In addition to our growing cooperation with China on wildlife trafficking, our two countries have a long history of collaboration on a wide range of conservation challenges through various multilateral and bilateral fora.

  • To address habitat loss, the U.S. Fish and Wildlife Service and China’s State Forestry Administration (SFA) cooperate under the U.S.-China Protocol on Cooperation and Exchanges in the Field of Conservation of Nature to promote conservation of wetlands, river ecosystems, and other habitat.
  • The U.S. Forest Service works with its counterparts to restore healthy forest ecosystems, address invasive species, and promote sustainable forest management.
  • There are long-standing sister park agreements between the U.S. National Park Service and the Chinese SFA [State Forestry Administration] and Ministry of Housing and Urban-Rural Development.
  • Through the U.S.-China Ten Year Framework for Energy and Environmental Cooperation the U.S. Geological Survey and the Chinese SFA cooperate on wetlands conservation.
  • The State Department works with China to promote forest conservation and combat illegal logging bilaterally under the Memorandum of Understanding on Illegal Logging and Associated Trade, regionally through the APEC Experts Group on Illegal Logging and Associated Trade, and multilaterally in the International Tropical Timber Organization and the UN Forum on Forests.

How is U.S.-China cooperation on wildlife issues structured? Are most efforts organized through multilateral bodies like the UN, or are bilateral initiatives equally important?

The United States and China address wildlife trafficking both at the multilateral and regional level as well as in direct bilateral cooperation.

A key mechanism for global cooperation is the Convention on International Trade in Endangered Species of Wild Fauna and Flora (CITES).  At the 2013 CITES meeting, China and the United States successfully co-sponsored five resolutions protecting more than 40 Asian species of hardshell and softshell turtles.

We are also cooperating with China and other interested countries in Asia-Pacific Economic Cooperation (APEC), which China chairs in 2014, and the Association of Southeast Asian Nations (ASEAN) to build capacity on demand reduction and strengthening Wildlife Enforcement Networks in the region.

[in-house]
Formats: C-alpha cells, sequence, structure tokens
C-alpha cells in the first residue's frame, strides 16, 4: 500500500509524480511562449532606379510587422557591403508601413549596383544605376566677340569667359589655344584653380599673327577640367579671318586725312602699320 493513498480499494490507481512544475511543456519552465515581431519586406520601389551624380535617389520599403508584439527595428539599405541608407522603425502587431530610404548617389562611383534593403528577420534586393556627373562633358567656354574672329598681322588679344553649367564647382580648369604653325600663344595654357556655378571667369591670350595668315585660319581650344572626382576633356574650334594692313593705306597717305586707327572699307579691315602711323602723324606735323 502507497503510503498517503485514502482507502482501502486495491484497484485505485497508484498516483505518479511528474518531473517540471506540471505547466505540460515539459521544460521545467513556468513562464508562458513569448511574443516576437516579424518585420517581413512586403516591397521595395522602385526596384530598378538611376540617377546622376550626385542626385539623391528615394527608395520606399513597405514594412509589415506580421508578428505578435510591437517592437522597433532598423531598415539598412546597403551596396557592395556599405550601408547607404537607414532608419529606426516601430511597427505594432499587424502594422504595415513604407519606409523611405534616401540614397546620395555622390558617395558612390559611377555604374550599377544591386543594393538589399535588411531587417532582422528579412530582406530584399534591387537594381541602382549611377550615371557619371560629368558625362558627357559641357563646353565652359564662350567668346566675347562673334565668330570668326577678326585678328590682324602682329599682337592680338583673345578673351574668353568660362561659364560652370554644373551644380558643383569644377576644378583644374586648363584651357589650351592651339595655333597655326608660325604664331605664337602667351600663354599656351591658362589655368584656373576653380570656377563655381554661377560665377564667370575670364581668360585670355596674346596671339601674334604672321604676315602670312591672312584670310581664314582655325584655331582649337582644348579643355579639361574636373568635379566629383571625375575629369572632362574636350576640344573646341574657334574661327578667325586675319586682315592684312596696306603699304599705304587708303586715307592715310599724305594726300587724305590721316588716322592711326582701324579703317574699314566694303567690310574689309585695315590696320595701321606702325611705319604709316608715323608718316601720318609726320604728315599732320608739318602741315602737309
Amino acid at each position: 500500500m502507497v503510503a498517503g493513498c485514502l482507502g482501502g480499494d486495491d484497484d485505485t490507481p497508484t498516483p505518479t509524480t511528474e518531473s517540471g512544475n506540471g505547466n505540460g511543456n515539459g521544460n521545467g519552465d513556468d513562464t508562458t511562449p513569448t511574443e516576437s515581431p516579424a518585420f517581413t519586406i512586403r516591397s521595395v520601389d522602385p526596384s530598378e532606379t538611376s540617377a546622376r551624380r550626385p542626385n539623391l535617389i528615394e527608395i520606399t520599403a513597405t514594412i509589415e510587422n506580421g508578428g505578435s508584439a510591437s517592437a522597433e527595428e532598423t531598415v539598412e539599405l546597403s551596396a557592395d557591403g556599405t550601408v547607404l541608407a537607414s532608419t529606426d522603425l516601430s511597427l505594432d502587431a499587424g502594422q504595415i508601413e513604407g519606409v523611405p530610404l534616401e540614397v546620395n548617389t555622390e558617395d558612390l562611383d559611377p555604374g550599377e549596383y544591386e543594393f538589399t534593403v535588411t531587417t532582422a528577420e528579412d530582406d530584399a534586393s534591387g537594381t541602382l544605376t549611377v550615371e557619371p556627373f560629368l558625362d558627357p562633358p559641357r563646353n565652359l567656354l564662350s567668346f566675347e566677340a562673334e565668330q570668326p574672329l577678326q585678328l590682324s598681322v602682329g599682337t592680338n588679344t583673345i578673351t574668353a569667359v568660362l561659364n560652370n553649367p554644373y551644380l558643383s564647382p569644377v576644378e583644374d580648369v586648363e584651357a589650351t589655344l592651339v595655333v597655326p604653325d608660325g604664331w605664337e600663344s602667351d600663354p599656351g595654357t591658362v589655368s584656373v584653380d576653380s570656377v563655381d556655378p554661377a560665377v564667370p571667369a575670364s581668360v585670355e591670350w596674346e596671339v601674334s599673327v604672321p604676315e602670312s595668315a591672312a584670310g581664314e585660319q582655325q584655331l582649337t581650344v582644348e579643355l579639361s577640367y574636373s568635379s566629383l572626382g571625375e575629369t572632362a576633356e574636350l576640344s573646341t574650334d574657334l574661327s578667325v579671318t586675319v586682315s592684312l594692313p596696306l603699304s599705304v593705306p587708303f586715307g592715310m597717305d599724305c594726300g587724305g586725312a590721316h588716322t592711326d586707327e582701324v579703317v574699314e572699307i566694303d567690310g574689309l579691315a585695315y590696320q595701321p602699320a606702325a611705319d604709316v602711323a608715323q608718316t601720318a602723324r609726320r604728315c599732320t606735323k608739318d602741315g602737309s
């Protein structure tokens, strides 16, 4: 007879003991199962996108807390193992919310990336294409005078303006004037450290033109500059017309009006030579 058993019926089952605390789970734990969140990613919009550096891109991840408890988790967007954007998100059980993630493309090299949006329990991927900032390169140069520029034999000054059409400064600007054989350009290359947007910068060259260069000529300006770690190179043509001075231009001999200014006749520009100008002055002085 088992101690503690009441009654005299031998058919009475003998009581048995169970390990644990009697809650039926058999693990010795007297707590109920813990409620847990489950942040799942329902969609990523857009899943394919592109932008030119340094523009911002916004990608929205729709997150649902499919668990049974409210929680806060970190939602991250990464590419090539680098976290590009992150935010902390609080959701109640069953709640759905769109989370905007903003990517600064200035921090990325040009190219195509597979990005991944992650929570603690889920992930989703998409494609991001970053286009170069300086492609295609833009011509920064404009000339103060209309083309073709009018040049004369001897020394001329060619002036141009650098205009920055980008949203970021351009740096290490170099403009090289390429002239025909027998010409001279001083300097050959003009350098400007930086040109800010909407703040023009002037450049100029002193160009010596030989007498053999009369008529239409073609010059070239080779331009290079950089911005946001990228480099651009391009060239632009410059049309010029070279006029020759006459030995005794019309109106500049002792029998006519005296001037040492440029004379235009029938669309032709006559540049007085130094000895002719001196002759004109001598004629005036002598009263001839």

The United States, China and African and Asian countries conduct investigative training on the linkages between wildlife trafficking and other crimes, e.g., money laundering, trafficking in arms or humans, and other illicit trade.  Law enforcement entities of China and the United States joined other countries, including several African nations, in collaborating and exchanging information through a joint operation, coined “Operation Cobra 2”, which targets wildlife traffickers at all points in the trade chain.  This is a follow-on operation to the highly successful “Operation Cobra 1” in 2013.  Under our bilateral MOU on illegal logging, the United States and China address wood legality verification and engagement with “third party” countries that supply timber for China’s extensive wood products industry.

Bilaterally, the United States and China conducted the first-ever dedicated session on wildlife trafficking at the U.S.-China Strategic and Economic Dialogue (S&ED), our highest regular bilateral policy dialogue with China, in 2013.  Senior officials explored enhanced cooperation on law enforcement, demand reduction, and collaboration with other governments, including range states.  We are looking to increase this engagement further through the 2014 S&ED.

Under the China-U.S. Joint Liaison Group on Law Enforcement Cooperation, we explore law enforcement collaboration to combat wildlife trafficking, among other transnational criminal threats.